Reabsorption

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In physiology, reabsorption or tubular reabsorption is the flow of glomerular filtrate from the proximal tubule of the nephron into the peritubular capillaries, or from the urine into the blood. It is termed "reabsorption" because this is technically the second time that the nutrients in question are being absorbed into the blood, the first time being from the small intestine into the villi. This happens as a result of sodium transport from the lumen into the blood by the Na+/K+ ATPase in the basolateral membrane of the epithelial cells. Thus, the glomerular filtrate becomes more concentrated, which is one of the steps in forming urine. In this way, many useful solutes (primarily glucose and amino acids), salts and water that have passed in the proximal convoluted tubule through the Bowman's capsule, return in the circulation. These solutes are reabsorbed isotonically, in that the osmotic potential of the fluid leaving the proximal convoluted tubule is the same as that of the initial glomerular filtrate. However, glucose, amino acids, inorganic phosphate, and some other solutes are reabsorbed via secondary active transport through cotransport channels driven by the sodium gradient out of the nephron.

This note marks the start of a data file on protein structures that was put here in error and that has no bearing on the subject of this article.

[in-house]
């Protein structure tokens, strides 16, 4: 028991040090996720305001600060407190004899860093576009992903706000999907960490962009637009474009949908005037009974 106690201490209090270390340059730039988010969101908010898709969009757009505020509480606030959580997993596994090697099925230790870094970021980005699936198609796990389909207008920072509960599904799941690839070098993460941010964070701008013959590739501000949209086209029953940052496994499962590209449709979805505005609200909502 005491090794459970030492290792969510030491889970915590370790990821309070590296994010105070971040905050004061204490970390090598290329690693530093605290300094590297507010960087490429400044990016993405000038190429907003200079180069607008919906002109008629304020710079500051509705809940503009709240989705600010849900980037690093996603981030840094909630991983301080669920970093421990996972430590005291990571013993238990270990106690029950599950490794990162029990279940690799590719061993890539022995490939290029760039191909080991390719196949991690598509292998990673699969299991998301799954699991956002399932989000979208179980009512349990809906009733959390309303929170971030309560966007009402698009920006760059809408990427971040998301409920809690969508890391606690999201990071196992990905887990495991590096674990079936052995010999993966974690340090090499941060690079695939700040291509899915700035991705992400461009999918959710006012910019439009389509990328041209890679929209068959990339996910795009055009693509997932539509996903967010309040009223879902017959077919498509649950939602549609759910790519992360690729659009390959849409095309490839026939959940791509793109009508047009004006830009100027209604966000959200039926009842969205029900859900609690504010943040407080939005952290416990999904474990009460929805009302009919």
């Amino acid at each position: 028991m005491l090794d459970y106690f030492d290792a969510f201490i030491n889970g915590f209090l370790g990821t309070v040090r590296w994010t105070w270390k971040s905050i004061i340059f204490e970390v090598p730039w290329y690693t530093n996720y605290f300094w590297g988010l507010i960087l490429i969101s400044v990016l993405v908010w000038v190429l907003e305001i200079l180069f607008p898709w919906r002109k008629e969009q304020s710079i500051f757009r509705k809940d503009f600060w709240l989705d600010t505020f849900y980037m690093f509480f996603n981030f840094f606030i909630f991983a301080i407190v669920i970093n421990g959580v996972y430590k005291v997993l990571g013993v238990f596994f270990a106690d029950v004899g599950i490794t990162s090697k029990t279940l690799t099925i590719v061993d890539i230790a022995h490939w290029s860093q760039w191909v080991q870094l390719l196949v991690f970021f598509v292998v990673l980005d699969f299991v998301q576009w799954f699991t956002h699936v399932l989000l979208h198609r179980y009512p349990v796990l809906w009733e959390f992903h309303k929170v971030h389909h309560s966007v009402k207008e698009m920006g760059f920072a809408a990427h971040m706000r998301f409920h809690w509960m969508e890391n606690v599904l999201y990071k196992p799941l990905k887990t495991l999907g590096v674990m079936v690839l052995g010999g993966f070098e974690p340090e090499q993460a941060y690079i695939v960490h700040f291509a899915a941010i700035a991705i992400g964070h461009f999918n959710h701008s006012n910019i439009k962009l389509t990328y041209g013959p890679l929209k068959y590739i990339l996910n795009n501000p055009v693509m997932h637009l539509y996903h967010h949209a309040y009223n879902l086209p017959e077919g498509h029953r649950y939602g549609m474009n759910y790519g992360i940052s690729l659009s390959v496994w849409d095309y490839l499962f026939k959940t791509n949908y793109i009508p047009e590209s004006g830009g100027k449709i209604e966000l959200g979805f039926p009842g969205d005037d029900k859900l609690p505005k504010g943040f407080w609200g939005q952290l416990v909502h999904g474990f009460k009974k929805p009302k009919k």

Renin Angiotensin System:

1. The kidneys sense low blood pressure.

2. Release renin into the blood.

3. Renin causes production of Angiotensin I.

4. Angiotensin Converting Enzyme (ACE) converts Angiotensin I to Angiotensin II.

5. Angiotensin II stimulates the release of Aldosterone, ADH, and thirst.

6. Aldosterone causes kidneys to reabsorb sodium. ADH increases the uptake of water.

7. Water follows sodium.

8. As blood volume increases, pressure also increases.